caused the decedent's death." Mr. Myres
answered, asserting as affirmative defenses that "the
negligence of Sharon G. Myres relating to the incident in
question exceeds any negligence on the part of the Defendant
Charles W. Myres, " thereby barring her recovery, as
well as comparative fault on the part of Mr. Bennett. In his
answer to the Nelson suit, Mr. Bennett denied that his
conduct was the cause of Sharon Myres' death and pled the
doctrine of sudden emergency, specifically, that "the
purported Defendant, Charles W. Myres while driving at a very
high rate of speed tried to run this Defendant off of the
road." After the Adenus entities were added as
defendants in the Nelson suit, they filed an answer
admitting, inter alia, that on the date of the
accident, Mr. Myres was employed by Adenus Operations, LLC,
and was operating a vehicle owned by Adenus Utilities Group,
LLC; they asserted as an affirmative defense that, if either
of the Adenus defendants was held at fault, "its fault .
. . should be compared against the fault of Plaintiffs and/or
against Defendant Justin Bennett."
suit, Mr. Myres sought to recover for his wife's wrongful
death, as well as his loss of consortium and
services. Even though Mr. Bennett was named as the
only defendant, numerous answers were filed. On June 2, 2012,
Allstate Insurance Company, stating that it had been
"served as the alleged uninsured/underinsured carrier,
" filed an answer in the Myres suit (number
2012-CV-572). The record shows that on July 23, 2012, an
answer was filed in case 2012-CV-572 by Westfield Insurance
Company, stated to be "the uninsured/underinsured
motorist carrier." The record also shows that on August
14, 2012, an "Answer To Charles Myres Complaint"
was filed under docket number 2012-CV-567 by Mr.
noted in footnote 1, the initial complaint in the Groves suit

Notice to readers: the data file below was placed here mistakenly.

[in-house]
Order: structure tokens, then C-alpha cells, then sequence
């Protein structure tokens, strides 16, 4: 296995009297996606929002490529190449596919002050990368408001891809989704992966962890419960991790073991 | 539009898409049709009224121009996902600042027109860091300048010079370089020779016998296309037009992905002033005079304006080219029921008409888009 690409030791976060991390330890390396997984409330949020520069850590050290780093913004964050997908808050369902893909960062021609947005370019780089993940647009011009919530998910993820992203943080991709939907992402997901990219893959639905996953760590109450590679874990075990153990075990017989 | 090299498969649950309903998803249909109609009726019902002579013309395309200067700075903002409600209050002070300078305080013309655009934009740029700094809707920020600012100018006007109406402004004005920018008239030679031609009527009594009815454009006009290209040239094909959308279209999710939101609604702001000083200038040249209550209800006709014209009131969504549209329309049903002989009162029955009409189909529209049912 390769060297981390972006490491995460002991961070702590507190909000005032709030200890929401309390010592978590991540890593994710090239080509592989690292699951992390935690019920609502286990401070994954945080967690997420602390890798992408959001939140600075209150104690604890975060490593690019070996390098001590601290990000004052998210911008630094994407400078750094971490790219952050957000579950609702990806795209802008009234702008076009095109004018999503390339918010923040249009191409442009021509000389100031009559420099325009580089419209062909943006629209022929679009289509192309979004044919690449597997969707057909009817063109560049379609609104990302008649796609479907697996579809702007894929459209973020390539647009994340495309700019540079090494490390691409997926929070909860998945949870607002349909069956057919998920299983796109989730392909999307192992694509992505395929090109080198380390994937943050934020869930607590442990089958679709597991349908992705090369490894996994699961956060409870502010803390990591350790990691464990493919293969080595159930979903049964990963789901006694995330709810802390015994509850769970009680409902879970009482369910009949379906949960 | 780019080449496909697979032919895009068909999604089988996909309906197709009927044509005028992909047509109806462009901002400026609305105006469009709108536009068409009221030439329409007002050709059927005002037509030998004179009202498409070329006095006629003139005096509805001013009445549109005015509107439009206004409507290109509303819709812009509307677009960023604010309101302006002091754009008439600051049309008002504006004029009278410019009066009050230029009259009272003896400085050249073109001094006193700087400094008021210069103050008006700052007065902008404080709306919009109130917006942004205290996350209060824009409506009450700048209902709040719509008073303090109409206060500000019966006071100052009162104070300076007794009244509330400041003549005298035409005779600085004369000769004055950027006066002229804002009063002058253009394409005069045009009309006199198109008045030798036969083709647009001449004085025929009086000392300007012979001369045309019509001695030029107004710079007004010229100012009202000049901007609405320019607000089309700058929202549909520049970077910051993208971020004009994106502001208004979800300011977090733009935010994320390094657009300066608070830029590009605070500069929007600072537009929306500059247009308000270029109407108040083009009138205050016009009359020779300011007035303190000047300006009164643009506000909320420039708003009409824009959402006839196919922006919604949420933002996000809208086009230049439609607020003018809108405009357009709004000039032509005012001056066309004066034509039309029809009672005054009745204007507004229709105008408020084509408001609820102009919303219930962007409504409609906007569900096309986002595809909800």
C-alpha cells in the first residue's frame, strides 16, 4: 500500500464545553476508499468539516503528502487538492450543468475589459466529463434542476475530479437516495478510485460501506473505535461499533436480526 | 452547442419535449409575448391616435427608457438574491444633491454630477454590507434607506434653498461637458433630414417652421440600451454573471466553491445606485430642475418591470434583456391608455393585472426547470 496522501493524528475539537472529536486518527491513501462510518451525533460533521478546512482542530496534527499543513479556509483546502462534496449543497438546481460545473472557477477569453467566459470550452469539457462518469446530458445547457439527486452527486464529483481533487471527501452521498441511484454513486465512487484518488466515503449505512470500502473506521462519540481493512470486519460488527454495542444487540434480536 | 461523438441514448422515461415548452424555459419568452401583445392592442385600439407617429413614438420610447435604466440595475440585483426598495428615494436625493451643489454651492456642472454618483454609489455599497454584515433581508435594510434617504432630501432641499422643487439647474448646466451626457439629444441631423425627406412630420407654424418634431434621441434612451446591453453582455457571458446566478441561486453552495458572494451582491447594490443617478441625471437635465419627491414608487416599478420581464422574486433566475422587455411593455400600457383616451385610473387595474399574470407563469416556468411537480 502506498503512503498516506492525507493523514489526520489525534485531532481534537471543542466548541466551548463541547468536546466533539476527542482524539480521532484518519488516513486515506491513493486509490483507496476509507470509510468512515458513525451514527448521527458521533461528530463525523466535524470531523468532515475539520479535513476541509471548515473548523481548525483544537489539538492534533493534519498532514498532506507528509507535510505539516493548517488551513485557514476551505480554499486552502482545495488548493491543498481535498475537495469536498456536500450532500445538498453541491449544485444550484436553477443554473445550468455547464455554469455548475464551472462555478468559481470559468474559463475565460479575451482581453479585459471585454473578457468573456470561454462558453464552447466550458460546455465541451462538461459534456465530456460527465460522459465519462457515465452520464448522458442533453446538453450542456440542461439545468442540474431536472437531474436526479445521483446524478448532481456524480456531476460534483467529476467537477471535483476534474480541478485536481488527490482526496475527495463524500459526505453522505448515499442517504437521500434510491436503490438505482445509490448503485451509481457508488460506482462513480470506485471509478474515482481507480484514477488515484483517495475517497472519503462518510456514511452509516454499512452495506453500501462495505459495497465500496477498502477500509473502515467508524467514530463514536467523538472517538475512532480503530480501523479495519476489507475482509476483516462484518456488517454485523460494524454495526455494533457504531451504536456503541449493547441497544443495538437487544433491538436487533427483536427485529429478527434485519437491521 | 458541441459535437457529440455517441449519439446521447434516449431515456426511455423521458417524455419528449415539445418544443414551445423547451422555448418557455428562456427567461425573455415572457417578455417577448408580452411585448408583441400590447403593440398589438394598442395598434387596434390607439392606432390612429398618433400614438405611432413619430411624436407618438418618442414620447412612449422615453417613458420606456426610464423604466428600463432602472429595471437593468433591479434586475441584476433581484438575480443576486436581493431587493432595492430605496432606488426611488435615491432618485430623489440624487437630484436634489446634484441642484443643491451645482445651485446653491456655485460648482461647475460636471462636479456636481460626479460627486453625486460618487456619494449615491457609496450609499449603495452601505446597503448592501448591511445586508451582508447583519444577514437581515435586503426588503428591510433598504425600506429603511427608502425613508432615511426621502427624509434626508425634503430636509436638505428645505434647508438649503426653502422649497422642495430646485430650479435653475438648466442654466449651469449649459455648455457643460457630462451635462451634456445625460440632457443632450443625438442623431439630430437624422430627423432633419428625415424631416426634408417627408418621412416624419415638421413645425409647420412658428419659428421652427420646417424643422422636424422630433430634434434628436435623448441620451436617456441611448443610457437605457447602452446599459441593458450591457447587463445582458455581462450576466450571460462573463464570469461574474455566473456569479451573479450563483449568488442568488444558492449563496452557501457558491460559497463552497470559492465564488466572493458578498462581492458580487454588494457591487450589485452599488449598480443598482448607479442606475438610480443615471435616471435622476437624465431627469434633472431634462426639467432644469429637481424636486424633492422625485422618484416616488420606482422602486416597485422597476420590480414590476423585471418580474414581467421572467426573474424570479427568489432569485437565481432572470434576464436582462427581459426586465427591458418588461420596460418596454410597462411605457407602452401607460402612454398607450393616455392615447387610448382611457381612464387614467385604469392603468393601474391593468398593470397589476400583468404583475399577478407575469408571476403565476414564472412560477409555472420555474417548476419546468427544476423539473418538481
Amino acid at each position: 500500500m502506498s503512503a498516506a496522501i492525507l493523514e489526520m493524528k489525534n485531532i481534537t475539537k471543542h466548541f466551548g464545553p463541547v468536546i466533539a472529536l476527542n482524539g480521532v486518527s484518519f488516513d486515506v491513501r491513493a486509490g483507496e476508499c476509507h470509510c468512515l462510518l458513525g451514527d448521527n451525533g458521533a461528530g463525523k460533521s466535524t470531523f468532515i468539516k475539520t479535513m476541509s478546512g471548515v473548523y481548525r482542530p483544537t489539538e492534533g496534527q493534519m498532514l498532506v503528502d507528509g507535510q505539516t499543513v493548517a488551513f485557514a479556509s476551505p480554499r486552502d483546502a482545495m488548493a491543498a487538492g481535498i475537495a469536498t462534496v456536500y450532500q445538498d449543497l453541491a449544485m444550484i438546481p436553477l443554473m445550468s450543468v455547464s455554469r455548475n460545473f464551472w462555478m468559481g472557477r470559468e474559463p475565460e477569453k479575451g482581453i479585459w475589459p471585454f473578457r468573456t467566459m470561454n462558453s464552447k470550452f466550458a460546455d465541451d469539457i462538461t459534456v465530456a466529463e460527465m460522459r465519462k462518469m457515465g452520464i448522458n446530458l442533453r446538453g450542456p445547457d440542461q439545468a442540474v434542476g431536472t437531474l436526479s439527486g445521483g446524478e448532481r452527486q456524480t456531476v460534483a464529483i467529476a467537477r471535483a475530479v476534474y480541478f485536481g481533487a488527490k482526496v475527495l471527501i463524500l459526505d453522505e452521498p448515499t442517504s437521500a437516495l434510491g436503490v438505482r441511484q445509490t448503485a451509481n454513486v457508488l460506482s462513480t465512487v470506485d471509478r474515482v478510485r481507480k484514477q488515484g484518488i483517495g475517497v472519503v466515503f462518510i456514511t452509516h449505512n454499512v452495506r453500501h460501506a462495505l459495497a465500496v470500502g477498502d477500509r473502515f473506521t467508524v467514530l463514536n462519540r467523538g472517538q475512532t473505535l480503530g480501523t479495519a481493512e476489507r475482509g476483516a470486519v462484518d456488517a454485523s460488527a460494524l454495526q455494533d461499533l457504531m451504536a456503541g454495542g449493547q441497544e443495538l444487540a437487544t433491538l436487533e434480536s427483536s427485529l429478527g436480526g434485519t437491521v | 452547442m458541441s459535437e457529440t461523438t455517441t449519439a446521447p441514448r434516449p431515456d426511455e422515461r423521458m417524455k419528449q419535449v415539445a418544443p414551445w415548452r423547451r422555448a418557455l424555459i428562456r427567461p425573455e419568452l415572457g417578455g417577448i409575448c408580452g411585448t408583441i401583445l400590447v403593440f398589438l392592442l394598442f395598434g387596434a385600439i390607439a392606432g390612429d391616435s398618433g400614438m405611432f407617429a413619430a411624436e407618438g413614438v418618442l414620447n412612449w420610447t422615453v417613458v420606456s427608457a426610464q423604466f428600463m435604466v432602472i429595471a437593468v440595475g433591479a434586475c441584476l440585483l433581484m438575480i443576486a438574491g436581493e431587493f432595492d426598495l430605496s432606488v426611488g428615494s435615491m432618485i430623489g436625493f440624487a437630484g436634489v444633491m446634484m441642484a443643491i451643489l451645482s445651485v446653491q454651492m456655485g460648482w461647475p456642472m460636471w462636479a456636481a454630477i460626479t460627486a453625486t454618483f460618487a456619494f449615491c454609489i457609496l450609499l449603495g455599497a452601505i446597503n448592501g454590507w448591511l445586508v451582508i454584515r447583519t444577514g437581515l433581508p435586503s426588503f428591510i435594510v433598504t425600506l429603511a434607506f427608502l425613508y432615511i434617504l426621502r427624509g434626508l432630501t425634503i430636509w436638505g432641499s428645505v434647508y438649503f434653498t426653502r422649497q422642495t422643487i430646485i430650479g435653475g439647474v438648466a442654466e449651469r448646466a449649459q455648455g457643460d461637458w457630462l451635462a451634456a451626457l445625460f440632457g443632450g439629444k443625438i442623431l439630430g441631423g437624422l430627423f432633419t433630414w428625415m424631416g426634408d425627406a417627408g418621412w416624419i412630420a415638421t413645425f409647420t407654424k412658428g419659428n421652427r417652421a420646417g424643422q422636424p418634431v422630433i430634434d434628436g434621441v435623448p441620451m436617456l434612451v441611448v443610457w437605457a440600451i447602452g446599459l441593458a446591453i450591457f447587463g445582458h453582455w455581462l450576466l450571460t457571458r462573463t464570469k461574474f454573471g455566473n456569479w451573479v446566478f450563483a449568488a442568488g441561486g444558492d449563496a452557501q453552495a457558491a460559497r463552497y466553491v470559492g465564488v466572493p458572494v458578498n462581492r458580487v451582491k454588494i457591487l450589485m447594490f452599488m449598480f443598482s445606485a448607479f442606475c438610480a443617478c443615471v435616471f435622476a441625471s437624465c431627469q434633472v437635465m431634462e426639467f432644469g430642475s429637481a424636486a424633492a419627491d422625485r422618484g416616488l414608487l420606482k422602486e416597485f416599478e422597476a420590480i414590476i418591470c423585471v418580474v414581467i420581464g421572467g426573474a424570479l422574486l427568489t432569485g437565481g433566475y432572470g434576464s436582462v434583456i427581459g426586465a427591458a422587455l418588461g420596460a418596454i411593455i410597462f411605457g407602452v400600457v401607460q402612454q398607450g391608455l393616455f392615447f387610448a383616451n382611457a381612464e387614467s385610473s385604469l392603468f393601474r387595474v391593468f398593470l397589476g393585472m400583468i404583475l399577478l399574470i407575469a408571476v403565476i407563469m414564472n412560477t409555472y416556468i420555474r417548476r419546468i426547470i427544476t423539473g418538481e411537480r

is not part of the record on appeal. The record contains an
answer filed by Mr. Bennett, which asserts, inter
alia, the affirmative defenses of sudden emergency and
comparative fault. After being added as defendants, the
Adenus entities answered, raising the comparative fault of
Mr. Bennett as an affirmative defense. An answer was also
filed by Charles Myres, likewise raising, inter
alia, the affirmative defense of the comparative fault
of Mr. Bennett.
Adenus entities and Westfield Insurance Company filed a joint
motion to dismiss Ms. Nelson's complaint for failure to
state a claim for relief, asserting that Charles Myres
"has the superior right to bring an action for [Sharon
Myres'] wrongful death, that he has done so, and that . .
. Ms. Nelson has no right or standing to pursue her
action." Mr. Myres filed a motion to dismiss on the same
ground. Ms. Nelson subsequently filed a motion to intervene
in the Myres suit, to disqualify Mr. Myres and substitute
herself as plaintiff in his suit, and "for a misjoinder
or non-joinder of this action severing the wrongful death
case of Sharon Myres from the injury case of Charles Myres
pursuant to Rule 21 of the Tennessee Rules [of] Civil
hearing, the court dismissed Ms. Nelson's complaint,
concluding that Tennessee Code Annotated section 20-5-106
"contemplate[s] only one cause of action for wrongful
death" and "[Ms.] Nelson's claim must yield to
the claim of the decedent's surviving spouse." The
court considered Ms. Nelson's motions to be pretermitted.
Pursuant to Rule 54.02 of the Tennessee Rules of Civil
Procedure, the court designated the order as a final order,
and Ms. Nelson appeals. Stated succinctly, the question we
resolve is whether, under the circumstances presented,
Charles Myres retains priority to prosecute the action for
Sharon Myres' wrongful death.
Standard of Review
case was resolved upon a Rule 12.02(6) motion for dismissal
for failure to state a claim. The standard of review we
employ was explained by ...